First, I was introduced to the Friends of the Border to Border Trail. This group works to support the Washtenaw County-wide trail network and organize hikes and clean up days. It turned out that Washtenaw County had long been eyeing that area for a Border to Border route, and the Friends saw the value in using a volunteer effort to help convince County Parks and Recreation to move ahead with the plan and move the B2B Trail off of local surface streets. Our motives were different, but our goals were similar. They sent me on to speak to Washtenaw County Parks and Recreation, and they too saw value in the project. Things started to take on momentum of their own and the Trail Project went from one man's crazy idea to a community effort.
I have to give credit where it is due. The city of Ypsilanti, and more accurately, Bonnie Wessler, from the city planner's office, made this project possible. Following closely behind are Bob Krzewinski, director of the Friends of the B2B, Coy Vaughn of Washtenaw County Parks and Recreation, and, well, too many others to list here. Bonnie was the city-designated person designated to deal with me and "that trail thing." She took to the project with enthusiasm and determination, helping show me what goals were realistic and how I could put them in reach. She found a small grant from the Department of Community Health's Building Healthy Communities Project aimed at helping to improve walking routes in cities. From there, Bonnie helped convince the company doing demolition and environmental cleanup on the site to build our new trailhead with just small amount of funds provided by the grant. She is City Employee of the Year in my book.
Bob has been my ally in publicity. He has used the Friends of B2B to talk about the project and draw in volunteers who just want to see more trails, people I never would have come in contact with. Coy Vaughn gave weight to our cause by expressing Washtenaw County's support for the project. The truth is, at any point, any one of these groups could have written me off as another loud-mouth, crazy local. Instead, they supported my idea in every way possible. Really, it feels like all I've had to do is some talking, some writing, and sign the Adopt-a-Park papers.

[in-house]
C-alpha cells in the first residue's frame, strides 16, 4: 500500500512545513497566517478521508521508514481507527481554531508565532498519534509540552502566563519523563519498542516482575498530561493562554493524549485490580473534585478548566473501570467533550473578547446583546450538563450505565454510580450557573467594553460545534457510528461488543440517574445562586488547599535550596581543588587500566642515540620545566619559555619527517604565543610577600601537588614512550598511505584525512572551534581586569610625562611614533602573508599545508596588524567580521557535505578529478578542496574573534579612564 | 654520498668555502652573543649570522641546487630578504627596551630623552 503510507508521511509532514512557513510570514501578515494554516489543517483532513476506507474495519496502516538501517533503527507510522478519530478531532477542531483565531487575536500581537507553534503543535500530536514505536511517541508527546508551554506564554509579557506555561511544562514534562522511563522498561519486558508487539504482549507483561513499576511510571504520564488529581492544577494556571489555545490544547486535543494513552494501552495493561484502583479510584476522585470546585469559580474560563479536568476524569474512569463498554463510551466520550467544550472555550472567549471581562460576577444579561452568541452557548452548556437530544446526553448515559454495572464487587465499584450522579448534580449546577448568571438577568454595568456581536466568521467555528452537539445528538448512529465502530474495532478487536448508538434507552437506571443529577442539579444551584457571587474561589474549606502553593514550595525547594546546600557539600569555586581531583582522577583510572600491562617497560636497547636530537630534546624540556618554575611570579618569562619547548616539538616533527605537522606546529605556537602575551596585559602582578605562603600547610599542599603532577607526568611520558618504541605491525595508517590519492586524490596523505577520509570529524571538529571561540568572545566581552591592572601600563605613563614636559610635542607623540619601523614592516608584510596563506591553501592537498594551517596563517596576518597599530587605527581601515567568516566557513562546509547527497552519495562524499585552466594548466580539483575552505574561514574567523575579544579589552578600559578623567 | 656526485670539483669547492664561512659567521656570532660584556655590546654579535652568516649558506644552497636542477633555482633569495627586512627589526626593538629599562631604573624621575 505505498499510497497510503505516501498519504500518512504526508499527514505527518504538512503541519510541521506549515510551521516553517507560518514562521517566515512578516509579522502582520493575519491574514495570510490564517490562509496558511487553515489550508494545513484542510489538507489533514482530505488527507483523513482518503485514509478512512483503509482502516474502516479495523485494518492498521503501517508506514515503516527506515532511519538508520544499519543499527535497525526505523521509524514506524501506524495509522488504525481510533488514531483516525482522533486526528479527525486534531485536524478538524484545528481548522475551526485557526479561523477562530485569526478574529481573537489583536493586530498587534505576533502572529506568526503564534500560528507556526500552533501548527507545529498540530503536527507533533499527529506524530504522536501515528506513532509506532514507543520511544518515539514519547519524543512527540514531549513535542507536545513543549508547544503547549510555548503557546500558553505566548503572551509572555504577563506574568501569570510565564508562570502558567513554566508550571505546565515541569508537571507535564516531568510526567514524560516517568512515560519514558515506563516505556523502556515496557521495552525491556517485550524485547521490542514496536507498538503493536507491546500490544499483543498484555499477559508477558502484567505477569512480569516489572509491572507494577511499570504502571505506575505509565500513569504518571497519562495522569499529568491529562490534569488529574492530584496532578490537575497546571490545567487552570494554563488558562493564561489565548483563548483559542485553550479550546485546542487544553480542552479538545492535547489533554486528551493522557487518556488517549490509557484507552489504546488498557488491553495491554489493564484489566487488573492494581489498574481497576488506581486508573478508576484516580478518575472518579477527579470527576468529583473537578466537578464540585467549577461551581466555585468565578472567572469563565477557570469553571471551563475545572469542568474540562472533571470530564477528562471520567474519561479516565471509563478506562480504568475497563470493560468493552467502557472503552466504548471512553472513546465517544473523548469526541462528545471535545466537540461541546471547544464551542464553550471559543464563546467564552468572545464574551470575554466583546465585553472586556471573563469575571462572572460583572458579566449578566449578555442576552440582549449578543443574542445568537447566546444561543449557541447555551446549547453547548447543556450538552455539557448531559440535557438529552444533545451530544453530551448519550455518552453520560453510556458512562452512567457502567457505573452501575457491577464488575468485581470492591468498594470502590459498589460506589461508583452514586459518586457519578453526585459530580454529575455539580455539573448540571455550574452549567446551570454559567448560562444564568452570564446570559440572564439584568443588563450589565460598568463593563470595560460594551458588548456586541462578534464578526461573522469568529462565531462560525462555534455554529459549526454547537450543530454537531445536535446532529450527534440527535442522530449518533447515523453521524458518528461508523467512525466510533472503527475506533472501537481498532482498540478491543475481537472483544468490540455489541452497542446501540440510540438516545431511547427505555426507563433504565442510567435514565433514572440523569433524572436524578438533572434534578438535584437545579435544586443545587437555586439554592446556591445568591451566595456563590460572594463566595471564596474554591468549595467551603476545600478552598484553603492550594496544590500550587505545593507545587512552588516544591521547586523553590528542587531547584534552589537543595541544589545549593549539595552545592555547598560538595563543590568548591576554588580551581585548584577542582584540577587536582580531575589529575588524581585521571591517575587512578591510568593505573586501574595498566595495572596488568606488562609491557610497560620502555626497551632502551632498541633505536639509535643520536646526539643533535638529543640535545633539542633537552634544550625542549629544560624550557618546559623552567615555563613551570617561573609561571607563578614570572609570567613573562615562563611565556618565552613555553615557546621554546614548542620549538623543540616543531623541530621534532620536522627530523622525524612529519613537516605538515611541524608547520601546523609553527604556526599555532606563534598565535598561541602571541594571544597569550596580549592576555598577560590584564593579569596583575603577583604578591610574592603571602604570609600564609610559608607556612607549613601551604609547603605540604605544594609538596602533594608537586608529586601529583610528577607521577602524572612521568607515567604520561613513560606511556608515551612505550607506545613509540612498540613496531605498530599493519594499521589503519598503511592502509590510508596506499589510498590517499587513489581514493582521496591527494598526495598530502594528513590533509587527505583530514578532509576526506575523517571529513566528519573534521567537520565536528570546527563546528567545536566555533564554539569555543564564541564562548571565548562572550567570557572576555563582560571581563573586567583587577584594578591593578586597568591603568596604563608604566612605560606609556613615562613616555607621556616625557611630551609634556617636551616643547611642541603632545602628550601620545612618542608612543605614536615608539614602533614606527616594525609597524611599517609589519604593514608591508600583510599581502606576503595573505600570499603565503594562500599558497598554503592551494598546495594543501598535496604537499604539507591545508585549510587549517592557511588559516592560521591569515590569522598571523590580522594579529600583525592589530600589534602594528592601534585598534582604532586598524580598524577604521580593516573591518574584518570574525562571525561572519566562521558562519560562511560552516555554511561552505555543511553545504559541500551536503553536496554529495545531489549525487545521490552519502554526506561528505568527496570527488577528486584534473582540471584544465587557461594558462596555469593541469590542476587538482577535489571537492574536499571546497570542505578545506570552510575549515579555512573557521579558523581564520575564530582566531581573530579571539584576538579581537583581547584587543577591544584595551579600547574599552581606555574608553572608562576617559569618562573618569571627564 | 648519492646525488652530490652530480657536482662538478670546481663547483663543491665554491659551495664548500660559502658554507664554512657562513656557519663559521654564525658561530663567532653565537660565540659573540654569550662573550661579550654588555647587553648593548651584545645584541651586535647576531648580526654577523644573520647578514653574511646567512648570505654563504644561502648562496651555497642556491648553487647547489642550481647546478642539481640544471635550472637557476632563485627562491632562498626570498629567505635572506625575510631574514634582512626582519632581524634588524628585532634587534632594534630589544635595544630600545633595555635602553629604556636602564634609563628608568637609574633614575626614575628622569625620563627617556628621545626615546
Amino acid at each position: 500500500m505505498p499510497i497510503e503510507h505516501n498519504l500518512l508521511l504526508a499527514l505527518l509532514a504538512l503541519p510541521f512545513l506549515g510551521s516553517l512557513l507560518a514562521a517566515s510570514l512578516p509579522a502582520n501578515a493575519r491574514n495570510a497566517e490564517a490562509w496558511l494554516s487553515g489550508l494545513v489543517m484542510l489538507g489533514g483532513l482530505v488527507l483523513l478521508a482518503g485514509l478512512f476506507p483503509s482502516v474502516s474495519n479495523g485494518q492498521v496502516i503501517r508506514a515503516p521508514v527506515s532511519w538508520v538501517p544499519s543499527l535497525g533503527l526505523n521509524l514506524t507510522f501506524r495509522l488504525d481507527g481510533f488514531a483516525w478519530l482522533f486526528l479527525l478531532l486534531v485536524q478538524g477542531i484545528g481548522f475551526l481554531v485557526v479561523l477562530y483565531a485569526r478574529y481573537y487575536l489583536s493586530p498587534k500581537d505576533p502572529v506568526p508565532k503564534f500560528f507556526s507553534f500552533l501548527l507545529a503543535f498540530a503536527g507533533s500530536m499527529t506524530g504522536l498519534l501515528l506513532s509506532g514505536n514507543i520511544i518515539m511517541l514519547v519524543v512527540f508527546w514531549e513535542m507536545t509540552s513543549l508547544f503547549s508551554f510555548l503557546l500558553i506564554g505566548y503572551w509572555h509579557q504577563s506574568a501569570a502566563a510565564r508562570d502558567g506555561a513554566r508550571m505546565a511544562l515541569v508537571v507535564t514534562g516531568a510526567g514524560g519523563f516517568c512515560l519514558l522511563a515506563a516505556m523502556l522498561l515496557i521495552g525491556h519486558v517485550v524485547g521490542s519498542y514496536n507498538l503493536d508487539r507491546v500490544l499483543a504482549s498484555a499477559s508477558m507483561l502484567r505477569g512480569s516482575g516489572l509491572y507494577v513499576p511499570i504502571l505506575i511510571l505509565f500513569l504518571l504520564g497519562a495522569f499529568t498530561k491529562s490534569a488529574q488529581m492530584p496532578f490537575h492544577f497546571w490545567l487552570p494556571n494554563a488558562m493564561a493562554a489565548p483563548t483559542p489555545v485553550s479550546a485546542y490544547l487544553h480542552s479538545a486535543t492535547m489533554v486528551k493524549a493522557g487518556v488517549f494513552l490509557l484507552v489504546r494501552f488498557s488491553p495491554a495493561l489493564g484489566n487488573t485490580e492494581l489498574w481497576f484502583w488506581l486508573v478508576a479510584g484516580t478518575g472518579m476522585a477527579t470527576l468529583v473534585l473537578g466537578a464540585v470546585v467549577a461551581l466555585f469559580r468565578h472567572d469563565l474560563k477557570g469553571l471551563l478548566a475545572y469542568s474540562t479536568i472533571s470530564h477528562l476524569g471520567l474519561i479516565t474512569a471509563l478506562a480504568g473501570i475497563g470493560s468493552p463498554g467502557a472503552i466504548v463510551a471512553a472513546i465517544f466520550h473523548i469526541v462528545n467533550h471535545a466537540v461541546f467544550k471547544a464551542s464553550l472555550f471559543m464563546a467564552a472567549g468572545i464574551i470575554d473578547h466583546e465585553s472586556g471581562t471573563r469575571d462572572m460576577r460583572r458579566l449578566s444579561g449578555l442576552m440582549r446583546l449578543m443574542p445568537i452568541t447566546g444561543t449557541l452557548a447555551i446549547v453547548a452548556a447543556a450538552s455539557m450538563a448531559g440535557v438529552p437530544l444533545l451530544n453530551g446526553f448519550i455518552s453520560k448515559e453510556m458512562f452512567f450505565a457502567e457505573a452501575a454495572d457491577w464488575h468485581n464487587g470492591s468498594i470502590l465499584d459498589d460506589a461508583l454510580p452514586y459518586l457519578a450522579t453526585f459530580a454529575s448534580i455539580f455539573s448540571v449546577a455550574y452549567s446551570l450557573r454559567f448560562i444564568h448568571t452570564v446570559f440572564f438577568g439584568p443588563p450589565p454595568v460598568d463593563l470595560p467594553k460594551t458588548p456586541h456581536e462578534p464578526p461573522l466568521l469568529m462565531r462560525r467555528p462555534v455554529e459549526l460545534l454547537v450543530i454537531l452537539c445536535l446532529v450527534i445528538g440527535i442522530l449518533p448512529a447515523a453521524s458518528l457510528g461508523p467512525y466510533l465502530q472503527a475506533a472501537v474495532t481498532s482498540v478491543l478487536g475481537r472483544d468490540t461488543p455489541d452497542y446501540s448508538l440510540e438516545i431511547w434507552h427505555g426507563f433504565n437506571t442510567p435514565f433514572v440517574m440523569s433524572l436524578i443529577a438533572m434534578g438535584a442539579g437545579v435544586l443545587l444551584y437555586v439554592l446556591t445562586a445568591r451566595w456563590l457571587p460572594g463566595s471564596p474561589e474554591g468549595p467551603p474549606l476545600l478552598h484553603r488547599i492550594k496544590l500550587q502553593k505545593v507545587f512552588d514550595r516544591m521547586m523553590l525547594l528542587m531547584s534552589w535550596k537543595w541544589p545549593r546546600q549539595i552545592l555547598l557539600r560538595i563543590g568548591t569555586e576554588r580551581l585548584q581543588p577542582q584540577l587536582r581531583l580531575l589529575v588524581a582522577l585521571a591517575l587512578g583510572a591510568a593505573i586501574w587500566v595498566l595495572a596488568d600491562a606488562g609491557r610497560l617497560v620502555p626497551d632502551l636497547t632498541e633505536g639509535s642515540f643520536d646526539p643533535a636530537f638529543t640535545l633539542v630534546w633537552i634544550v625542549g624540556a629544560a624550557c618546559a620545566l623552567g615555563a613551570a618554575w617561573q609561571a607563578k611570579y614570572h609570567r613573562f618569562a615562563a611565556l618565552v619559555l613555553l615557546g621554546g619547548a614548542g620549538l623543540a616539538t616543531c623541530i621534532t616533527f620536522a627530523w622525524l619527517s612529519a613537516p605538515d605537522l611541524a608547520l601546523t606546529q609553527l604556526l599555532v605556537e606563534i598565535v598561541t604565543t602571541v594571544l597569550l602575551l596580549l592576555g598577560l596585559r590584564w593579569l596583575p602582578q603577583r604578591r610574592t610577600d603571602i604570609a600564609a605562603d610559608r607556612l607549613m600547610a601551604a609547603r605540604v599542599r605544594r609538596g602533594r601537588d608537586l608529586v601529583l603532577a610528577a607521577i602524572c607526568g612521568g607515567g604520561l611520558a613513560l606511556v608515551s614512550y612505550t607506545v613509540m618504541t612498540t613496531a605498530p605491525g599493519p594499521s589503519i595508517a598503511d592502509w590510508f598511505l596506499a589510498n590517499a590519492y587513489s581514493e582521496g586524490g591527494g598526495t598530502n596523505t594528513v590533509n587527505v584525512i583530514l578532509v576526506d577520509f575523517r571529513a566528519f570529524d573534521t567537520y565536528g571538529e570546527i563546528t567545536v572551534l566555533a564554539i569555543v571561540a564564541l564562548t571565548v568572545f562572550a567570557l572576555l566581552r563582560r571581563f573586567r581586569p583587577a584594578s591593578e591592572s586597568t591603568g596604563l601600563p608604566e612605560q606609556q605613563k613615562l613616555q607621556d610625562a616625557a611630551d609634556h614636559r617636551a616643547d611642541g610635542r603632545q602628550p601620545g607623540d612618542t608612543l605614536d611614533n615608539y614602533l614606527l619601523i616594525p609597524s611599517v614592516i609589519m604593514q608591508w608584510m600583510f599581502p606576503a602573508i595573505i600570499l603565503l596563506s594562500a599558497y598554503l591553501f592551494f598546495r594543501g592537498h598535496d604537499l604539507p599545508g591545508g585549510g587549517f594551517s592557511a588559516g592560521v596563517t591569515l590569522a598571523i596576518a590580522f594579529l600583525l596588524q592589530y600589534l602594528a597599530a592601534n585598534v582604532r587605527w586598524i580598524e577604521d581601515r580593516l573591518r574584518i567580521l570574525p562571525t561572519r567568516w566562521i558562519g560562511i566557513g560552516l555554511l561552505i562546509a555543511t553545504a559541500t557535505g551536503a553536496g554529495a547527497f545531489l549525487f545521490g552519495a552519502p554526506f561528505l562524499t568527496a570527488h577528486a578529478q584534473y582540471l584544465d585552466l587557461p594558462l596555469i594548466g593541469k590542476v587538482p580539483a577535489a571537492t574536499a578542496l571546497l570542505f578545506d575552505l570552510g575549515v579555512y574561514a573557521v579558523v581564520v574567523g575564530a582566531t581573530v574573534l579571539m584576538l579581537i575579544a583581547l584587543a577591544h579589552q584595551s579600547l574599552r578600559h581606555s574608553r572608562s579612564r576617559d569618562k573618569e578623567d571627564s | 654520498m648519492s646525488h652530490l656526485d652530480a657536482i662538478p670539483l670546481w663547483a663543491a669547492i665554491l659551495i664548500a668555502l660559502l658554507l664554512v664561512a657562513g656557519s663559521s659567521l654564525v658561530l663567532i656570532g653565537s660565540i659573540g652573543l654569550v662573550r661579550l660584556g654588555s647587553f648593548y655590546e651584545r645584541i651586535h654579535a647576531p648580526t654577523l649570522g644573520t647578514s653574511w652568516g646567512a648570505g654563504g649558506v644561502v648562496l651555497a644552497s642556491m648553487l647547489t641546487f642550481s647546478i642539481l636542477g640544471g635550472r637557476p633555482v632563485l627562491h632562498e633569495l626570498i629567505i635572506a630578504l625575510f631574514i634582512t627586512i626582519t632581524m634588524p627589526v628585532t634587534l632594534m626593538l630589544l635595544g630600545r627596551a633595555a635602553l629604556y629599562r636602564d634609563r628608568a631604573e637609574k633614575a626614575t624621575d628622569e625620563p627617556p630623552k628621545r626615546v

So here we are. Nine months after making a proclamation that we could, should, and would make use of the Water Street Property, we have reached our initial goal. We have our Michigan Avenue trailhead. Our volunteers have hauled out trash and beaten back the brush and weeds all the way to Waterworks Park. There is serious talk about a pedestrian bridge to link the area with Riverside Park, a plan that would create more than a mile of continuous public riverfront in downtown Ypsilanti. Our new trail is a little rough, but it gets the job done. More and more people are using the area and marveling at the wilderness they find. For the first time in years, maybe decades, there are stories in the news talking about something positive on Water Street. And all it really took was a little effort and a lot of talking.
Posted By: Andrew Clock
I am from Ypsilanti, and I'm proud to say that. It took me a long time to realize all of the great things this community has to offer, and it never ceases to amaze me. I guess, to some degree, I had to wait for the city to become more of what I was looking for. Or maybe I just had to grow up a little. Either way, no matter how many times I tried to move on, Ypsi drew me back.
Like a lot of people here, I'm not originally from Ypsilanti. I wound up here by accident. I moved here from Monroe, not because of school or a job, but because my (much older) roommate and I both worked for the same company outside of Detroit, and Ann Arbor seemed like a better place to hang out between commutes. And so, we moved to one of those faceless apartment complexes along Washtenaw Avenue and settled in. We had an Ann Arbor address. We were clearly moving up in the world.